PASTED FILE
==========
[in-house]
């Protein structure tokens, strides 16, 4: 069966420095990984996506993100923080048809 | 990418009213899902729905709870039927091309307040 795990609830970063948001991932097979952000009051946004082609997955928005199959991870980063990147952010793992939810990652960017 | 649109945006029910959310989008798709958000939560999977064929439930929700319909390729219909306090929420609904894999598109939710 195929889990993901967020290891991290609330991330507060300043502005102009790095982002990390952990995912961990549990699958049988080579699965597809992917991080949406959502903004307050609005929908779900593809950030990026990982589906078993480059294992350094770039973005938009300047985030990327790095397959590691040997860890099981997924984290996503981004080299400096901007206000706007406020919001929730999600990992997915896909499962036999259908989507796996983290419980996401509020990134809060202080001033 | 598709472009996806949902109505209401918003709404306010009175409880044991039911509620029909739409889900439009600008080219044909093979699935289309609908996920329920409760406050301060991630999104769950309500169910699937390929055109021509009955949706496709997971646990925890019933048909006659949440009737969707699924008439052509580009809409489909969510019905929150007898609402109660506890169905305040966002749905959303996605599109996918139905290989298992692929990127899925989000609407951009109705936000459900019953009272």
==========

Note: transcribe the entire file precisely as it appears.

[in-house]
């Protein structure tokens, strides 16, 4: 069966420095990984996506993100923080048809 | 990418009213899902729905709870039927091309307040 795990609830970063948001991932097979952000009051946004082609997955928005199959991870980063990147952010793992939810990652960017 | 649109945006029910959310989008798709958000939560999977064929439930929700319909390729219909306090929420609904894999598109939710 195929889990993901967020290891991290609330991330507060300043502005102009790095982002990390952990995912961990549990699958049988080579699965597809992917991080949406959502903004307050609005929908779900593809950030990026990982589906078993480059294992350094770039973005938009300047985030990327790095397959590691040997860890099981997924984290996503981004080299400096901007206000706007406020919001929730999600990992997915896909499962036999259908989507796996983290419980996401509020990134809060202080001033 | 598709472009996806949902109505209401918003709404306010009175409880044991039911509620029909739409889900439009600008080219044909093979699935289309609908996920329920409760406050301060991630999104769950309500169910699937390929055109021509009955949706496709997971646990925890019933048909006659949440009737969707699924008439052509580009809409489909969510019905929150007898609402109660506890169905305040966002749905959303996605599109996918139905290989298992692929990127899925989000609407951009109705936000459900019953009272």